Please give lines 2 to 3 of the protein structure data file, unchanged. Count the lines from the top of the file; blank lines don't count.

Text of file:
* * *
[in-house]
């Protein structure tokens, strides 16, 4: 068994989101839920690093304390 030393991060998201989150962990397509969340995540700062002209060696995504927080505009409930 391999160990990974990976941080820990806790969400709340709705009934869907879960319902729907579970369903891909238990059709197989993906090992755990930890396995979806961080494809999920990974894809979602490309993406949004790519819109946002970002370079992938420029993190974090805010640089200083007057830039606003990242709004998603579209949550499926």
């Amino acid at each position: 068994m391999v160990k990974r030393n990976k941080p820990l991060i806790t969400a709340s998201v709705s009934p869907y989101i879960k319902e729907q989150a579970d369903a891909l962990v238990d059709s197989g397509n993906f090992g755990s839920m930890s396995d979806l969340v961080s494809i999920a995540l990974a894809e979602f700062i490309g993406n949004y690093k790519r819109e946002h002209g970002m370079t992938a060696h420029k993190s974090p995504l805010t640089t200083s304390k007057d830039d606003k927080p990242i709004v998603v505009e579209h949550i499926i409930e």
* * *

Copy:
């Protein structure tokens, strides 16, 4: 068994989101839920690093304390 030393991060998201989150962990397509969340995540700062002209060696995504927080505009409930 391999160990990974990976941080820990806790969400709340709705009934869907879960319902729907579970369903891909238990059709197989993906090992755990930890396995979806961080494809999920990974894809979602490309993406949004790519819109946002970002370079992938420029993190974090805010640089200083007057830039606003990242709004998603579209949550499926």
């Amino acid at each position: 068994m391999v160990k990974r030393n990976k941080p820990l991060i806790t969400a709340s998201v709705s009934p869907y989101i879960k319902e729907q989150a579970d369903a891909l962990v238990d059709s197989g397509n993906f090992g755990s839920m930890s396995d979806l969340v961080s494809i999920a995540l990974a894809e979602f700062i490309g993406n949004y690093k790519r819109e946002h002209g970002m370079t992938a060696h420029k993190s974090p995504l805010t640089t200083s304390k007057d830039d606003k927080p990242i709004v998603v505009e579209h949550i499926i409930e």